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Here's My Woodworking!

by Michael Oliver

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My approach to creating furniture is just like any other woodworker: design the piece (which includes choosing which joinery technique(s) to use, what the functionality of the piece will be, and then the basics of allowing for movement of the wood), pick the wood(s), and then finally build it. Sounds easy enough. To me the design portion is 70% aesthetics and 30% functionality, and is the most fun but can also make or break the project. If you piece is fully functional but is the homely red-headed step child, then what is the point of making it?

The design of a piece of furniture is pretty basic. It needs to hold stuff (which could be one's self), display stuff, or maybe display nothing but look pretty darn good just being. But once you got that down, what next? The really big and daunting question is what the heck should it look like? One could look through furniture books or google (bing or yahoo if you prefer) furniture design and the idea might come to you. But if one has an over-active right sided brain, the idea might come naturally.

I want my furniture pieces to be different, one of a kind. I love off balance and asymmetrical designs with a combination of both straight and curved lines. You may not agree with this style, but that is okay because beauty is in the eye of the beholder as they say. I want people to look at my pieces of furniture in a specific manner or steps. I generally ask myself where do I want people to look first? People who marvel and pick-up turned vessels always turn it over and look at the bottom. Why do they do this? Do they have certain feelings about the bottom of things? No. They want to see how the bottom is finished and if it is signed or if it says what type of wood it is turned from. This is not to say people looking at your new dining room table are going to kneel down and check out the underside (well they might, but they will probably be the people who go through your medicine cabinet in the bathroom too).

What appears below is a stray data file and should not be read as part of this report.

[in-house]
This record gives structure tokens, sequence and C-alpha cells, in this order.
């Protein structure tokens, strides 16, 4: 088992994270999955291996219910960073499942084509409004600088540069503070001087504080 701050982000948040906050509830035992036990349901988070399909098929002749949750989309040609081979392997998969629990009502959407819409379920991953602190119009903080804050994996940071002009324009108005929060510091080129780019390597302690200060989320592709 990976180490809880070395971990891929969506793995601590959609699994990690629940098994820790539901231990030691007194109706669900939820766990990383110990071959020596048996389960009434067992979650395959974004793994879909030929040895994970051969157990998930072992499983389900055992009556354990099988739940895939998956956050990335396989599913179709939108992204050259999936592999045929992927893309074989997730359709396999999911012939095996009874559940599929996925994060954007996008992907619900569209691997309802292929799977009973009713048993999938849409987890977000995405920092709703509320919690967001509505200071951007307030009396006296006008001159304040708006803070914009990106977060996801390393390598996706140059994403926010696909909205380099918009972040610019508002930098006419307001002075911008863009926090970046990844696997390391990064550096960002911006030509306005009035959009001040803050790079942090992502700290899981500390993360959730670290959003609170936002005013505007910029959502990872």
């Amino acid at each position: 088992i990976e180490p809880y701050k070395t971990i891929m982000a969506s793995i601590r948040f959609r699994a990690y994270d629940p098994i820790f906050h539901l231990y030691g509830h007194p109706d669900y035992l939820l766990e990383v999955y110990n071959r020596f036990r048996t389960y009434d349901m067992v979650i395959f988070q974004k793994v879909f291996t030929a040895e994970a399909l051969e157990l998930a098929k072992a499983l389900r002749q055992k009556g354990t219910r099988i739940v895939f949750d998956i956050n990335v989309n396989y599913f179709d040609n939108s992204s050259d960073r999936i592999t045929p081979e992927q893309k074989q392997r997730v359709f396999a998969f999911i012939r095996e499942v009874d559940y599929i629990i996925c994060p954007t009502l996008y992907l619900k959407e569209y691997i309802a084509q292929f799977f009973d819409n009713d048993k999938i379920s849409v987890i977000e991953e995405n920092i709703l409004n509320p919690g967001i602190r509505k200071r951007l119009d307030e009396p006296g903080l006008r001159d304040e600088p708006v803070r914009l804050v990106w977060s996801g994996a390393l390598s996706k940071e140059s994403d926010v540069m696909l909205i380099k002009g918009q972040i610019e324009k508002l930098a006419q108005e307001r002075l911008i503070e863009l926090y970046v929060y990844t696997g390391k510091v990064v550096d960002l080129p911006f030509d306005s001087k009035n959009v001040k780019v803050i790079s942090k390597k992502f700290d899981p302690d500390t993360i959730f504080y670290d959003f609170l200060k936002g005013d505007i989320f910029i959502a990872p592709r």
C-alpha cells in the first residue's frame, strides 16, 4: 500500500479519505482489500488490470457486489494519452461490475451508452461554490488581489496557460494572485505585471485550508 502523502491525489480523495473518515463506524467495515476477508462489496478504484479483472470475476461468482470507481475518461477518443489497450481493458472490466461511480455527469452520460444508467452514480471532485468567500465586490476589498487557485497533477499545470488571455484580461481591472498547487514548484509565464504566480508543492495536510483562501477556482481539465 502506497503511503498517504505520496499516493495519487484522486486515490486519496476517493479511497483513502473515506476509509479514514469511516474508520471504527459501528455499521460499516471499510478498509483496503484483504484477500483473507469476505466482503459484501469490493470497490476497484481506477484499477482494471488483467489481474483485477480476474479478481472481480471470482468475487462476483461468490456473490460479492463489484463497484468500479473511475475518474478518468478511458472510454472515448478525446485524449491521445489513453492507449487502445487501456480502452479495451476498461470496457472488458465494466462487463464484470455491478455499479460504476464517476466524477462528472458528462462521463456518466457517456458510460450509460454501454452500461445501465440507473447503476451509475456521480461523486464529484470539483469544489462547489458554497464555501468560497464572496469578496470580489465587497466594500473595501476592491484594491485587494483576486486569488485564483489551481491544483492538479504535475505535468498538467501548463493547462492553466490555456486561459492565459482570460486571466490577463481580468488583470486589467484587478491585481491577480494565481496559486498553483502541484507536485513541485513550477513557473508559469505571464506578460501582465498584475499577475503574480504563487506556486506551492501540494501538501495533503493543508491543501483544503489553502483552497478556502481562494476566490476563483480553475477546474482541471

If we continue with the dining room table theme, where do you want the eyes to go first? Do you want the attention to be drawn down to the legs first? What about the feet? My opinion is the top can be made of the most figured and exotic wood, but if the legs and feet aren't there, keep the piece in the shop. I'm a leg man, take that any way you want. I want the eyes to go south first and spend some time. Well how does one do this? Bring in contrasting wood of either different grain or different species (my choice). I love to interject purpleheart to most of my projects either as trim or something more substantial such as structural support member. Combine turnings with straight sections or curved supports with straight legs. The pedestal and trestle can take on an artistic flair if you re-think the basic approach. The feet can be anything from turned buns to carved extensions of the leg itself. What about a carving of human hand holding a ball instead of as eagle's talon? What? That idea a little too much outside of the box? Finally, think about adding some wrought iron as structural support instead of wood. Yes, you can mix materials. No one from any environmental group will be knocking on your door.